Saturday, 10 June 2023 09:54 GMT

Swiss Research Shows Mosquitoes Have Temperature Preferences

(MENAFN- Swissinfo) Keystone / Felipe Dana

When it is hot, mosquitoes retreat to cool places, says a University of Zurich study. This finding could help prevent mosquito-borne diseases such as malaria, dengue and West Nile virus.

This content was published on May 26, 2023 May 26, 2023 Keystone-SDA/ac

Knowledge of the temperature preferences of mosquitoes helps to better predict the transmission of these diseases, the Swiss National Science Foundation (SNSF) announced on Friday.

This was shown in a new studyexternal link by the University of Zurich published in the Journal of Thermal Biology. For the study, the scientists introduced 100 and 200 female Asian bush mosquitoes (Aedes japonicus) into an outdoor cage equipped with three resting boxes. The first box had a cool temperature of about 18°C, the second box had a warm temperature of about 35°C and the third box had the same temperature as the surrounding environment at about 26°C.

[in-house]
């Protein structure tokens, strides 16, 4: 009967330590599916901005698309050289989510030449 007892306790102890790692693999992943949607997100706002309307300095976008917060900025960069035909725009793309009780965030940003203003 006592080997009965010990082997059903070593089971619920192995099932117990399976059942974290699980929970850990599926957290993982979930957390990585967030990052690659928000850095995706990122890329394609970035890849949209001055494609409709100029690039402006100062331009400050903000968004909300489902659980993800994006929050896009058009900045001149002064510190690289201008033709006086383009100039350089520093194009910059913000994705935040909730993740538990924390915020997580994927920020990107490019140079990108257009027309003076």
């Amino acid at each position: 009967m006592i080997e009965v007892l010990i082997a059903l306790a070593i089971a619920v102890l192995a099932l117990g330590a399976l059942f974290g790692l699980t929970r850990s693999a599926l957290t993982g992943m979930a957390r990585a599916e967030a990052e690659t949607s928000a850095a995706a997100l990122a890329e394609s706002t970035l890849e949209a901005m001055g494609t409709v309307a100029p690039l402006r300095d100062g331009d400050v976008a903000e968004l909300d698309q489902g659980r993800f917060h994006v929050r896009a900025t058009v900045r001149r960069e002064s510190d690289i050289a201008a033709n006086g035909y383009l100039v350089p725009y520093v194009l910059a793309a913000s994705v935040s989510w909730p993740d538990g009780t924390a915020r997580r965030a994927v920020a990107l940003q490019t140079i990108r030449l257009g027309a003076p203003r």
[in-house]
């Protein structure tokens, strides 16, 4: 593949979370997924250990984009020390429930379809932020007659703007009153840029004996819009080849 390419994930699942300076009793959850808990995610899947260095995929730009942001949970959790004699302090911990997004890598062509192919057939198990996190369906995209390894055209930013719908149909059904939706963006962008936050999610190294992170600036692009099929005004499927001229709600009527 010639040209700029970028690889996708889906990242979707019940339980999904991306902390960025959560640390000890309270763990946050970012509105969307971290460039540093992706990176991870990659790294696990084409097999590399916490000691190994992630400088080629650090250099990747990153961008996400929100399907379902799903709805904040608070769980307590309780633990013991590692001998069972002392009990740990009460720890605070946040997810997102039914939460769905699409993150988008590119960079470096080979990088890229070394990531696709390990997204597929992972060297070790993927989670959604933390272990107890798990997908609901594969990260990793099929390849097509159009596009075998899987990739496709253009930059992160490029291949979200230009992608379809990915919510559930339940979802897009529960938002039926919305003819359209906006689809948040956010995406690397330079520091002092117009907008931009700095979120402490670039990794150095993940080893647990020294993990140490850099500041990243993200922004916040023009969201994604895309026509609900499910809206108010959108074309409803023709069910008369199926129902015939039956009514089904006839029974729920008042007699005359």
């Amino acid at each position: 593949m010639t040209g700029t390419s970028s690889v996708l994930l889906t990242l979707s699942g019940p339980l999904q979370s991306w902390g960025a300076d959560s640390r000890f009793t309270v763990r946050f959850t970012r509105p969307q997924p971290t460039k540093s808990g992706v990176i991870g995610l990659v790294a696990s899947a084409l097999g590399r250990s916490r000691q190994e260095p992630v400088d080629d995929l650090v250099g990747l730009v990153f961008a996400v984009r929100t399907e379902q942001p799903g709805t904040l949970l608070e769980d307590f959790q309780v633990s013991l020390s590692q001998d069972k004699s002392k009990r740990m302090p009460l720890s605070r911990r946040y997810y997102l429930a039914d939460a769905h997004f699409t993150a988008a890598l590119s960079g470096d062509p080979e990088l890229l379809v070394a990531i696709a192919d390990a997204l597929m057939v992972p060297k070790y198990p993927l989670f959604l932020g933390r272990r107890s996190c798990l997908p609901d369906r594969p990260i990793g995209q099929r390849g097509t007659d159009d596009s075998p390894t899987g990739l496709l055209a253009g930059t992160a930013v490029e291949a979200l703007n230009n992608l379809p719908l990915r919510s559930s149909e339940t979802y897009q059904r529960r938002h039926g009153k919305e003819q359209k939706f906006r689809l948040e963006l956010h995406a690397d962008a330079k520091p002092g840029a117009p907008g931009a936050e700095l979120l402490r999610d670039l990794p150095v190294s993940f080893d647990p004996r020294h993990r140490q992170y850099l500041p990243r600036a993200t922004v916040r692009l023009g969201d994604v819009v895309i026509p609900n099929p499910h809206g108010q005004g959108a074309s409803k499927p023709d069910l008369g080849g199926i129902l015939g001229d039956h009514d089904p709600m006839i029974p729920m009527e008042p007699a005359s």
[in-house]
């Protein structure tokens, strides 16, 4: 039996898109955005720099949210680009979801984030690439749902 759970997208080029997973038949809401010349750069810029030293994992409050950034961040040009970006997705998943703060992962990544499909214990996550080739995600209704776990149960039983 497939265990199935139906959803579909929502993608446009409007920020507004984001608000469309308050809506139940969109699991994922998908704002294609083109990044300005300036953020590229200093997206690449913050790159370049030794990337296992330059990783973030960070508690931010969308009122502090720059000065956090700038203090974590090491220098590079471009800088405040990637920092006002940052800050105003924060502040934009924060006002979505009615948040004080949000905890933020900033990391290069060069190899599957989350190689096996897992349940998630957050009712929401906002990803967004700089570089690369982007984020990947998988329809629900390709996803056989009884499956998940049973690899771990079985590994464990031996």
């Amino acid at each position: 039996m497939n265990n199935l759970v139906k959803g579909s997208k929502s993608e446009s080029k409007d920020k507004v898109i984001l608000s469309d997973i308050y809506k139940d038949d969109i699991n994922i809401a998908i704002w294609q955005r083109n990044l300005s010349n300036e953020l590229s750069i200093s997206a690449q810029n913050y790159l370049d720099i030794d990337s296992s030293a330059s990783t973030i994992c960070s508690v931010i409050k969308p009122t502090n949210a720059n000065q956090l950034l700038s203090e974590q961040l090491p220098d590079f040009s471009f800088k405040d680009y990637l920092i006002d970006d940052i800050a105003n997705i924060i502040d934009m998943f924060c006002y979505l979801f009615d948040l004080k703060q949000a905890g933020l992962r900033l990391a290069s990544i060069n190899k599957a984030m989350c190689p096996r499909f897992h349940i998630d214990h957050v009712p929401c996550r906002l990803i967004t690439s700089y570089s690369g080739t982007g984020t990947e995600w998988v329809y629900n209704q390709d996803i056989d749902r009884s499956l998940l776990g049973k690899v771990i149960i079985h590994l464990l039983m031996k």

Every two hours, they counted how many mosquitoes were in which box. The researchers found that the mosquitoes preferred the box with the coldest temperature.

Implications for disease prediction

Until now, models predicting the transmission of mosquito-borne diseases have been based on ambient temperatures measured by weather stations. However, these models measure the temperatures at a height of two metres, in the middle of the fields, where there are no mosquitoes. This means that the models might wrongly assume that mosquitoes cannot survive in certain areas because of heat.

“Thus, based on this average temperature alone, a model could estimate that mosquitoes cannot survive in a certain area because it is too hot, while in reality, by finding cooler microclimates, the mosquito will be quite capable of reproducing and transmitting diseases,” said study author Niels Verhulst.

The results need to be refined with studies over longer periods of time, especially with disease-carrying mosquitoes to see if they prefer warmer or cooler places to rest.


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